VIDEO: Bystanders rescue woman from burning home after plane crashes, killing 2 in SoCal

Dramatic video captured the moment bystanders stepped in to pull a woman from a burning home after a plane crashed in San Diego County on Monday, killing two.

Amanda Nelson recorded the jaw-dropping video that showed neighbors rushing to save a couple from their burning home.

"Is anybody in the house? Can they get out?" she yelled. 

As she ran closer to the home, she screamed louder, "Is anybody home! Is anybody inside!" 

That's when they heard a woman inside the home calling for help.


Neighbors were able to pull a woman from the window and help her to safety. 

Nelson said that both the woman seen in the video and her husband were able to escape the burning home and were eventually reunited.

The plane crashed into a UPS truck and two homes in the San Diego suburb of Santee. Among those killed was the driver of the UPS truck and the pilot of the plane, an Arizona physician.

The crash destroyed two homes that were set ablaze and left another 10 homes damaged. Several vehicles, including the UPS delivery truck, were also torched.

UPS confirmed one of its workers died, but did not release the name of the deceased driver.

"We are heartbroken by the loss of our employee, and extend our deepest condolences to his family and friends," the company said. "We also send our condolences for the other individuals who are involved in this incident, and their families and friends."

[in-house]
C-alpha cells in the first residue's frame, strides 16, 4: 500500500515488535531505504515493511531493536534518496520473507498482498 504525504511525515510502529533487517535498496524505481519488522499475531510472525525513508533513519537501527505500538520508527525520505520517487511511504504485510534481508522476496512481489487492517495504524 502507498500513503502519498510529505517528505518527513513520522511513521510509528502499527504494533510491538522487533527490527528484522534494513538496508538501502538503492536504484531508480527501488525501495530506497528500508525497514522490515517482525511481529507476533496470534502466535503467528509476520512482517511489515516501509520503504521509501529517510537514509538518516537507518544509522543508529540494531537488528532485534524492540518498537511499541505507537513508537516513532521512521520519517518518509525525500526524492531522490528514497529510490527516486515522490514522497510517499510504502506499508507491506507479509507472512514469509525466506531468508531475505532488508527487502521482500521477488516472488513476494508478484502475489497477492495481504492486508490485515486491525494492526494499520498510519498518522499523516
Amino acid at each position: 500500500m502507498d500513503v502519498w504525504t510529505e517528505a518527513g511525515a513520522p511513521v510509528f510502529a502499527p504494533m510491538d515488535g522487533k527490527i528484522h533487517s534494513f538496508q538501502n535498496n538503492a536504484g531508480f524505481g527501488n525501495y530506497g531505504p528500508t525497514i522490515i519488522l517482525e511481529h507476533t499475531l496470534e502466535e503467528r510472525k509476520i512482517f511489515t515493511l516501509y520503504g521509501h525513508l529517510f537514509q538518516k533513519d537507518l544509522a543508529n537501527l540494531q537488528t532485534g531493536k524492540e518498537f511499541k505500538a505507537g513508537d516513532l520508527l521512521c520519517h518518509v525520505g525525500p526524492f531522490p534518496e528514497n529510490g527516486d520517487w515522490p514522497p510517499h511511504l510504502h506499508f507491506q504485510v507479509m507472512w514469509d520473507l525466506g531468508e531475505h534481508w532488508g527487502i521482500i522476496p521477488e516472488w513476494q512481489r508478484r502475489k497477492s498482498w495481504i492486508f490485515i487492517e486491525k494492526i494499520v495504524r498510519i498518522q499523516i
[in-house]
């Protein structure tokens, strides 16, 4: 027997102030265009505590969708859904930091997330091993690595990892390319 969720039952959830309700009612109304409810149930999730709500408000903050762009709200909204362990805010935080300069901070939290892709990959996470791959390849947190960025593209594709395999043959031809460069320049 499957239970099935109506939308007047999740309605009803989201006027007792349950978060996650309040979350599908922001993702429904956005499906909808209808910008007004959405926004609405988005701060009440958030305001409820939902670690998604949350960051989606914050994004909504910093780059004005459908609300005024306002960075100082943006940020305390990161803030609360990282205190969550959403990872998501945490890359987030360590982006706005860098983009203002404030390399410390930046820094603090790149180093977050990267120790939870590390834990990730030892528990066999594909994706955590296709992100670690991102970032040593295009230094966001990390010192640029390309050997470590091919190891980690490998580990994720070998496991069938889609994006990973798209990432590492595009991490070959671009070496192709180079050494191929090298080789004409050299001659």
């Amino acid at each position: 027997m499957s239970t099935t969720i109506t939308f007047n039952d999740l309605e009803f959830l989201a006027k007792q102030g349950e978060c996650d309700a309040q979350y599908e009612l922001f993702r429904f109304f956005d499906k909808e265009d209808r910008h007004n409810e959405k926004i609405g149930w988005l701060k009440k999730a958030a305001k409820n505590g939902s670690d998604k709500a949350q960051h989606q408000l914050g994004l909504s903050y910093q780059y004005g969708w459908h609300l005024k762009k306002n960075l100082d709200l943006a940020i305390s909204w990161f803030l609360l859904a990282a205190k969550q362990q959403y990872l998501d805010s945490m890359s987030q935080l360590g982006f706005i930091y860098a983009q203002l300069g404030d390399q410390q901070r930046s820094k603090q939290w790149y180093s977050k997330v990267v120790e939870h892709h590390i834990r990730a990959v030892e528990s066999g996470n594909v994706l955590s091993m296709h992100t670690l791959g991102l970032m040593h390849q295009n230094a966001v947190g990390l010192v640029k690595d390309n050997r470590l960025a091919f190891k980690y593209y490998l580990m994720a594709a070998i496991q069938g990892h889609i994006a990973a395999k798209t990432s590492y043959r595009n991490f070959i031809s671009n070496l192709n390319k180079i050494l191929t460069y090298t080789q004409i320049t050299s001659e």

Dr. Sugata Das, an Arizona cardiologist and the pilot of the deadly flight, lived in San Diego and was the owner of a twin-engine Cessna 340 and an instrument-rated pilot who flew between his home and Yuma. 

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It was unclear how many people were aboard the plane, although fire officials say nobody aboard would have survived the crash.

The plane was heading in to land at Montgomery-Gibbs Executive Airport in San Diego when it nosedived into the ground. Shortly before, when the plane was about a half-mile from the runway, an air traffic controller alerted the pilot that the aircraft was too low.

"It looks like you are drifting off course. Are you correcting?" an air traffic controller is heard asking Das.

"Low altitude alert, climb immediately, climb the airplane. Maintain 5,000. Expedite the climb. Climb the airplane please," the controller tells the pilot.

The controller continued urging the pilot to ascend to 5,000 feet as the plane remained at about 1,500 feet above ground.

"You appear to be descending again, sir," the air traffic controller warned.

The plane was a twin-engine Cessna C340, according to the Federal Aviation Administration.

The FAA​​ and NTSB are both investigating the crash.

Tune in to FOX 11 Los Angeles for the latest Southern California news.

The Associated Press contributed to this report.